British Safety Council campaigned tirelessly for over twenty years until wearing a car seatbelt while driving become a legal requirement in 1983. Department for Transport has estimated this has saved 2,000 lives a year but recent events involving the Duke of Edinburgh remind us why we need to keep repeating this message.
British Safety Council’s charismatic and often controversial founder James Tye was an advocate of the use of publicity to drive safer behaviours, and he regularly involved celebrities like Barbara Windsor, Cliff Richard and Stirling Moss in his campaigns. One of them involved painting white crosses on cars with many dents (as evidence of careless driving).
When it comes to death by driving, titles are no protection from harm and the law applies to everyone. Flouting this law is a poor example to set. James Tye didn’t hesitate to berate the Queen for not wearing a helmet while riding and reprimand Princess Anne and Prince Charles for driving their children without wearing seatbelts. The mandatory wearing of seat belts came into force in 1983, after James Tye had been campaigning for driver safety for over 24 years and had produced one of the first reports on the need for seat belt laws in 1959.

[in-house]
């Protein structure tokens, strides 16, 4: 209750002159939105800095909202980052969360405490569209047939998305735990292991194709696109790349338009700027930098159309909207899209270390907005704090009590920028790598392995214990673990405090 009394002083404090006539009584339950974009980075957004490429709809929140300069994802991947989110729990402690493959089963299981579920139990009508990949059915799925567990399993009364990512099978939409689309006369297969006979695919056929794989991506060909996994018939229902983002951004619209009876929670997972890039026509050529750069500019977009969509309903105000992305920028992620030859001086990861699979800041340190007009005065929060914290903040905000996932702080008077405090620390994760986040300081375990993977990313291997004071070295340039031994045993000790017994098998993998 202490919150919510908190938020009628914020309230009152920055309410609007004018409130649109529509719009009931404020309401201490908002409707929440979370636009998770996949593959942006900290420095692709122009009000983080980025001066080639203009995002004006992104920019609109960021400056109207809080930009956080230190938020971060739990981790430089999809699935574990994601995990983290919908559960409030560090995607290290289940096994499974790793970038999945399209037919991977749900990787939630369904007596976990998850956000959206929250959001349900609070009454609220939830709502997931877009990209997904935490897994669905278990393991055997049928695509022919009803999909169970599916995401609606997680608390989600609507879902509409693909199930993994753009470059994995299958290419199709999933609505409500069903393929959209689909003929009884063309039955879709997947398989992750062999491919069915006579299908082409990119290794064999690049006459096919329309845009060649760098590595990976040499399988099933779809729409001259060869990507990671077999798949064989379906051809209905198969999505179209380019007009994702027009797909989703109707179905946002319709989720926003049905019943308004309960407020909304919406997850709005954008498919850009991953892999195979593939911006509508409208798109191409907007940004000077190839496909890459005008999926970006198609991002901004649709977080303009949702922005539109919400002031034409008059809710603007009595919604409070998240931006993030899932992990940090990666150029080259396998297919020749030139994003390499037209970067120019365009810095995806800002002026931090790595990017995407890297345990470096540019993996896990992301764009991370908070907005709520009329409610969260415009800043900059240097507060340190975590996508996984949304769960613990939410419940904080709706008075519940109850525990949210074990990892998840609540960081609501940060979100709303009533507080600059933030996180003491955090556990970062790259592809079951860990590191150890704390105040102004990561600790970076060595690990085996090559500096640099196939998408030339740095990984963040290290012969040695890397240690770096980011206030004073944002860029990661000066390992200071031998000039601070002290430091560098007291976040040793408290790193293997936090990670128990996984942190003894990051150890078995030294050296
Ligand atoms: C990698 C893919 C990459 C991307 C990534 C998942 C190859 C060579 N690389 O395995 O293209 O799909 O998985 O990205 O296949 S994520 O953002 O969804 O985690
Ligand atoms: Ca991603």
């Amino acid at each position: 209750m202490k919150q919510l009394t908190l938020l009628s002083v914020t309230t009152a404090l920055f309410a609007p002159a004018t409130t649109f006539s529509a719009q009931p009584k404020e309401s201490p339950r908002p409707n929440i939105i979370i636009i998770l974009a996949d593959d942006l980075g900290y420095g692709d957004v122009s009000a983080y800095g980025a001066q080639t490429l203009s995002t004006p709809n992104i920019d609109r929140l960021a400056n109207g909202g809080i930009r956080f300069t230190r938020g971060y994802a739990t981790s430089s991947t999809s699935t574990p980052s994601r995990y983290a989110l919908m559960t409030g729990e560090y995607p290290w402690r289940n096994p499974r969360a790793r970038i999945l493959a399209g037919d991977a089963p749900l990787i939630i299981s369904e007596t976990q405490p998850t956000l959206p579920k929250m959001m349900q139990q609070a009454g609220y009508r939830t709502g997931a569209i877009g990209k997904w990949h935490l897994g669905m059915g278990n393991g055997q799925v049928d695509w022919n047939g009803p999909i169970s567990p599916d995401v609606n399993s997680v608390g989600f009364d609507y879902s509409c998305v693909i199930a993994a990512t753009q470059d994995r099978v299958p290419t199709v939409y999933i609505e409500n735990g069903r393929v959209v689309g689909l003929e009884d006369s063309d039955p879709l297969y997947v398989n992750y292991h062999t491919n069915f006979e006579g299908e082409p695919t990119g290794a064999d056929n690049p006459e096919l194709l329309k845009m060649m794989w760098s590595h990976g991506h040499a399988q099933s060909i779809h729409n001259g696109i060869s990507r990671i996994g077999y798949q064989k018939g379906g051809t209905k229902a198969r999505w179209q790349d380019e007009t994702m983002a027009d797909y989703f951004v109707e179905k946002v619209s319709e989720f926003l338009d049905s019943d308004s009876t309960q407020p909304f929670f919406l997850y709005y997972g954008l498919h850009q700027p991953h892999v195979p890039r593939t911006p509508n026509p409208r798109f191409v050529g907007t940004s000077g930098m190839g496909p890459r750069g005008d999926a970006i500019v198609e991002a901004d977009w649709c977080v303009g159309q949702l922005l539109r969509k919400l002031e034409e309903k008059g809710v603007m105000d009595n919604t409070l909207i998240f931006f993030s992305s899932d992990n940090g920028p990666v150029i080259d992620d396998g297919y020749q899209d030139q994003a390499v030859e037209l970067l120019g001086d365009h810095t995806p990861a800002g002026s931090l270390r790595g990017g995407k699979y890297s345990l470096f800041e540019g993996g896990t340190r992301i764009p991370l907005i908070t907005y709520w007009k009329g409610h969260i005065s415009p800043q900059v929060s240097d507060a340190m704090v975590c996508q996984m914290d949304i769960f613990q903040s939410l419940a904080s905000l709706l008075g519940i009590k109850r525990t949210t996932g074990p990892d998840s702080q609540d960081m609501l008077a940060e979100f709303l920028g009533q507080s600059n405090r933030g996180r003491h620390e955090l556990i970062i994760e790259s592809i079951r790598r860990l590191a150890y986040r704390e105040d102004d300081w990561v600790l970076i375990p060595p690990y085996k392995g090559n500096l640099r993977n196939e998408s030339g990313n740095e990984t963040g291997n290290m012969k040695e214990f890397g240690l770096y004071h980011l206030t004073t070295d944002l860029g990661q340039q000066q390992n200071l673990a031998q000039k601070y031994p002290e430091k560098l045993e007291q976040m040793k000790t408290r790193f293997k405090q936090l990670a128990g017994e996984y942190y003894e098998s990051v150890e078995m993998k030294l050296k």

Matthew Holder, Head of Campaigns at British Safety Council, said: “The times when critics of the seatbelt regulations accused the government of operating a nanny state and limiting their personal freedom and comfort are long gone. Thirty years of statistical evidence supported by testimonies of people who survived horrific car accidents and lived to tell the tale should be the ultimate proof that the seat belt laws were introduced to save people’s lives.
“Lawrence Waterman, Chairman of British Safety Council, said: ‘Before the disaster occurs, health and safety is seen as ‘a burden, a nuisance, a bureaucratic, horrible thing that I’ve got to work through’. Once the disaster has occurred, everyone says ‘someone should have done something to stop this happening’.
“Last week’s incident, involving a senior member of the Royal family, proves that point. The fine of up to £500 for not wearing a seat belt was introduced as a deterrent for reckless drivers but it clearly does not influence the behaviours of all road users. People in a position of public influence who flout the law send the wrong message to the rest of us. We should not underestimate the potential human cost of such behaviour.”